Idealism or Cynicism

Maybe they are just two sides of the same coin.

I have come to see the error in my beliefs after sitting for many years under the teaching that God was about to do something great among us and through us.

Under that teaching I committed my time, my money, and my heart with those who were to be my comrades through thick and thin. I also lost sight of the ordinary.

When we sat out of church for six months, the detox was extremely necessary. I was able to see how I had formed my identity around my involvement with the church and with the people there.

I’ve written before of the benefit and vulnerability of being stripped naked of the things that defined me, becoming dependent on finding my identity in Christ.

I have walked through the season of being reactionary and critical and found myself on the other side where I can recognize God’s involvement in different forms of church.

I also learned that my place in the body of Christ doesn’t necessitate weekly attendance at a particular building. I understand that I am free to fellowship with other believers however the Lord leads.

In this freedom, we have chosen to attend a local community church. I have compared our attendance there to casual dating with no intention of further commitment. Becoming back-row attenders was working well for us, allowing the time and space for God to deprogram us.

Not knowing what our future plans were, it seemed wise to avoid entanglement. Like any relationship, this casual relationship has now reached the awkward stage of defining the relationship. What are our intentions? Where is this headed? Can we see ourselves involved here in a deeper way?

I understand that my opportunities for serving in the kingdom are more than just where we attend on Sunday morning.

If not here, then what are we saving ourselves for? The next great thing coming down the pike? All there is is here and now, join in or stand back.

Does the idea of deeper involvement at this church make my heart sing? No, but maybe in time my heart will learn to sing again. Maybe I needed to learn that earth-changing vision is an illusion keeping us from the reality of ordinary service.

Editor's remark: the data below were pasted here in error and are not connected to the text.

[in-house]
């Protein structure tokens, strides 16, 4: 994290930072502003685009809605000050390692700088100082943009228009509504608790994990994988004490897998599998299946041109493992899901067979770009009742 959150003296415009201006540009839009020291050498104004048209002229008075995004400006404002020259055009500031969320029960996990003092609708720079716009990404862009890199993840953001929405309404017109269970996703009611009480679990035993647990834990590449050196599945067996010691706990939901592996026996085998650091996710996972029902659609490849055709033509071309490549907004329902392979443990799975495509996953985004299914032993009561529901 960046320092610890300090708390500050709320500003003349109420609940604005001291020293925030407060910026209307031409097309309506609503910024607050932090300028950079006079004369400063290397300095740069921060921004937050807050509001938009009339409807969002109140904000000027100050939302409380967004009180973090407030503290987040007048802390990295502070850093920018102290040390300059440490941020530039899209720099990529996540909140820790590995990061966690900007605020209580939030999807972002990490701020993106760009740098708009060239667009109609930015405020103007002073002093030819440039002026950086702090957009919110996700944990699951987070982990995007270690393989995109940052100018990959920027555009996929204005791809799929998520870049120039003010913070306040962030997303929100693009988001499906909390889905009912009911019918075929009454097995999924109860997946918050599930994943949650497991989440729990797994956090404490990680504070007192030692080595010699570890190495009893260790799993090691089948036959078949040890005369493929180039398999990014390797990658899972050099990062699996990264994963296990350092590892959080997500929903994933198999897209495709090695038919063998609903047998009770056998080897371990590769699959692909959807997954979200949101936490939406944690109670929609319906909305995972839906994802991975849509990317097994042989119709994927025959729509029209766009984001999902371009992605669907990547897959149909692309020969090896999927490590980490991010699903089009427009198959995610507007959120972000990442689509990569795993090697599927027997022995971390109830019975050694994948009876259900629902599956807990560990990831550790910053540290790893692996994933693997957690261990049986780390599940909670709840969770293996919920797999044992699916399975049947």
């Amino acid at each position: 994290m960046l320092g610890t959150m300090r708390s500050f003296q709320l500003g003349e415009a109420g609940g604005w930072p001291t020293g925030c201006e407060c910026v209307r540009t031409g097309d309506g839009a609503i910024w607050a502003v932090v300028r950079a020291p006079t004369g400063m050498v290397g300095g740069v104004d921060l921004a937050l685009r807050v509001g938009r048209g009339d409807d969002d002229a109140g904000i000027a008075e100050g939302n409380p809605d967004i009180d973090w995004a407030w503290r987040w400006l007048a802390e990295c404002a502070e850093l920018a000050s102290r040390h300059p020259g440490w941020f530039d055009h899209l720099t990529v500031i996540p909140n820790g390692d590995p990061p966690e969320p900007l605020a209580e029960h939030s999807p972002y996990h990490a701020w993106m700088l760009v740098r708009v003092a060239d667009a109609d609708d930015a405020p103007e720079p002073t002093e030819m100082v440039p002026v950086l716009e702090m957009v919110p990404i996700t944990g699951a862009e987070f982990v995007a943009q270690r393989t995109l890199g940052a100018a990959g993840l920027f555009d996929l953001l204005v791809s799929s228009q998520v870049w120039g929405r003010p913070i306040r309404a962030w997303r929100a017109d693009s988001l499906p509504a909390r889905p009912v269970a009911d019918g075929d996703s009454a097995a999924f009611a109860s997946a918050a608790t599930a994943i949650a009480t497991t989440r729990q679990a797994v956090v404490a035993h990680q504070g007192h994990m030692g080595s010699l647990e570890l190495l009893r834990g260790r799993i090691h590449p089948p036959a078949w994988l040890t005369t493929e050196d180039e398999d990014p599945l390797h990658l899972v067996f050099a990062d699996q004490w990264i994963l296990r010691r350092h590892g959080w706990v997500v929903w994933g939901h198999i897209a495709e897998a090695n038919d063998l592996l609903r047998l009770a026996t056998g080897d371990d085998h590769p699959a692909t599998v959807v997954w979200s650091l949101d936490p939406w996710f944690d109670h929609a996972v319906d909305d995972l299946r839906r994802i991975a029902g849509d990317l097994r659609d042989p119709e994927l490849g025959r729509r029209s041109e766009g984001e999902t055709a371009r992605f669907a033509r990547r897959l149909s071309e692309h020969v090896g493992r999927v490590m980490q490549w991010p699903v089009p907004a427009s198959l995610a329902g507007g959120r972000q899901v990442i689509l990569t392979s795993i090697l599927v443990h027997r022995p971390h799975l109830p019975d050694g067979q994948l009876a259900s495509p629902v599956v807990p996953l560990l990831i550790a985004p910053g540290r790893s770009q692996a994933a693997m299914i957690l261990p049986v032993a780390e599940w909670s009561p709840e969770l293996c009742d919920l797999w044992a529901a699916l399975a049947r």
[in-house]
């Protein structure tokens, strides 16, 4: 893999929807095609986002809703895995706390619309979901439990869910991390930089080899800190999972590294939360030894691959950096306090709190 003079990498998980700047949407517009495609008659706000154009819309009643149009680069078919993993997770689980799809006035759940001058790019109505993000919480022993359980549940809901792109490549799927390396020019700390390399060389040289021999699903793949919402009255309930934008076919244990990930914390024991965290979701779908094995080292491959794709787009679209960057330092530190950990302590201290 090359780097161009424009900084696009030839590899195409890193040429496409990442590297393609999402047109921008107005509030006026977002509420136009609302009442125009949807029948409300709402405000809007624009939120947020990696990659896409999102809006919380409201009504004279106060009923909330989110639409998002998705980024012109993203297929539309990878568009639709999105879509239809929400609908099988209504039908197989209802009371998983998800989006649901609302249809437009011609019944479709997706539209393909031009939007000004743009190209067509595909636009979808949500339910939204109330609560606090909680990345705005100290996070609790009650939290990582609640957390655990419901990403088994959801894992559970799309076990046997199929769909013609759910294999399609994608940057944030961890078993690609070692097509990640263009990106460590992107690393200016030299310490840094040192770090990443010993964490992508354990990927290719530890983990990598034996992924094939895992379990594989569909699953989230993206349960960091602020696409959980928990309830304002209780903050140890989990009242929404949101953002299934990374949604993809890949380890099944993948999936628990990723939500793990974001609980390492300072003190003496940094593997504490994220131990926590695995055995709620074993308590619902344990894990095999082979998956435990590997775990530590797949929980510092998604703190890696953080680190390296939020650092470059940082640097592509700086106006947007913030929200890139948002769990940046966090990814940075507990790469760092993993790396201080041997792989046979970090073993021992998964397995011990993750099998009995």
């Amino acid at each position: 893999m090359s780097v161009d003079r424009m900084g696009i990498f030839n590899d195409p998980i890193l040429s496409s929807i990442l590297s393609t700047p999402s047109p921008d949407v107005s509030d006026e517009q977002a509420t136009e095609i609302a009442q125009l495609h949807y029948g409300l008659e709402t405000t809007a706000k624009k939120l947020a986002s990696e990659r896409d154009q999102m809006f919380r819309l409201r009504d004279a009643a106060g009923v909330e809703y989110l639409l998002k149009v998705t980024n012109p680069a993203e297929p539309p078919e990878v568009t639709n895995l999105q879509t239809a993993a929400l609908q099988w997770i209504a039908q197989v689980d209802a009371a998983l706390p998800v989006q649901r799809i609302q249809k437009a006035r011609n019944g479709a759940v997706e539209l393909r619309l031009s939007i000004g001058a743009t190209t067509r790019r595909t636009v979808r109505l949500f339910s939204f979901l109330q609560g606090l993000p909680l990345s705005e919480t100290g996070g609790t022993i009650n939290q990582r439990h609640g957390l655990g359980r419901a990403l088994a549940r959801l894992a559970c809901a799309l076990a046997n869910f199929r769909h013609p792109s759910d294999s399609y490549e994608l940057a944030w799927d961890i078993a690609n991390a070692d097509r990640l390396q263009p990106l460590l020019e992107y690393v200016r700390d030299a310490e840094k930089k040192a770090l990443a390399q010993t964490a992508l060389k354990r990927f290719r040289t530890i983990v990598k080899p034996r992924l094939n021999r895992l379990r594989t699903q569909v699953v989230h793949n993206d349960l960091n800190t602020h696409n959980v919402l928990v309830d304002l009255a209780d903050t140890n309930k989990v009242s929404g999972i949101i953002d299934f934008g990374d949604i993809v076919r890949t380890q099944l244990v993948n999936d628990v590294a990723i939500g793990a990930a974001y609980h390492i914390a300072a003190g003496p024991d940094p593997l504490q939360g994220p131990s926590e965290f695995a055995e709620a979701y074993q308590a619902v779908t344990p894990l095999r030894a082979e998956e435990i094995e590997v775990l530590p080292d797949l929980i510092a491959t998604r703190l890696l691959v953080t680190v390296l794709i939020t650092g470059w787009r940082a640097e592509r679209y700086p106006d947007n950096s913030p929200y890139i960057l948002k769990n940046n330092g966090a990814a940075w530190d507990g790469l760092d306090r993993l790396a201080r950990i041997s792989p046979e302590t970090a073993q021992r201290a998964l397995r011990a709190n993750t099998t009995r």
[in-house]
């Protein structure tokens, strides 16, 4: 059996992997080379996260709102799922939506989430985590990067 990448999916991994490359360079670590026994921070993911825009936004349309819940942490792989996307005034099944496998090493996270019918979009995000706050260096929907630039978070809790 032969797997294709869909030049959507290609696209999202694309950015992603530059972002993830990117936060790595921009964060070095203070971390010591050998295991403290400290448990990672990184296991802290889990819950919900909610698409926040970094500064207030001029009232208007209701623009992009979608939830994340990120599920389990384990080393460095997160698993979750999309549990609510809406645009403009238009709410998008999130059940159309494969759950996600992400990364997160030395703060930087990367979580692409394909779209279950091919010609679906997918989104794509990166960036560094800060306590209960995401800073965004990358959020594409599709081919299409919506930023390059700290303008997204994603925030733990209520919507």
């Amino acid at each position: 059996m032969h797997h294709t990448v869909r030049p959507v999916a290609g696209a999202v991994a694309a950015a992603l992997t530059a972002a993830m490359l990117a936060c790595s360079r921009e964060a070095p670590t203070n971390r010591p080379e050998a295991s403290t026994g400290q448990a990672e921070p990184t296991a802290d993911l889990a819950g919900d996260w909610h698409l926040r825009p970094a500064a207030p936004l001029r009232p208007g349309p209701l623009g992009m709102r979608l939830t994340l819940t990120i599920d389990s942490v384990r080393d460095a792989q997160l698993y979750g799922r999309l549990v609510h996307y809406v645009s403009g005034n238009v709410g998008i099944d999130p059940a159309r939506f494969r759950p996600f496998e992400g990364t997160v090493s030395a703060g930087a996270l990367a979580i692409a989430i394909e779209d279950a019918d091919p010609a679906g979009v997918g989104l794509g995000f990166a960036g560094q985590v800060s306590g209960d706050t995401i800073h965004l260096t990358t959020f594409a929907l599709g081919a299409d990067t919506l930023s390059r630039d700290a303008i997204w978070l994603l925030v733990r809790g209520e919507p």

In the death of dreams, all is not lost. Selfish motivations have fallen to the wayside along with naivety. Out of the ashes comes the simplicity of the normal Christian life walked in obedience to God, led by His Spirit. No more, no less.

Idealism or cynicism, which is it?
I don’t know.


9 thoughts on “Idealism or Cynicism

  1. Maybe I needed to learn that earth-changing vision is an illusion keeping us from the reality of ordinary service.

    I’m learning more and more that Christ never called us to an earth-changing vision. He simply called us to preach the Gospel to all nations. He Himself during His earthly ministry only ever ministered to single individuals or very small groups (though he did preach on a somewhat larger scale). Earth-changing ministry is great, but very few are ever called to such big things. Most of us are expected to work on a much smaller, more personal, one-on-one scale. And I’ve really come to believe that this is the biggest way to grow the Kingdom.

    (BTW – even church programs can be very effective, but if you take a closer look, you often find that it is through the individual, personal relationship of each of the program’s members with other people that has made the difference.)

  2. How often you have two Jim’s respond, one after the other, I don’t know, but reading you is like looking into a mirror. Been there. Done that. Here I sit. Nuff said. You say it much better…..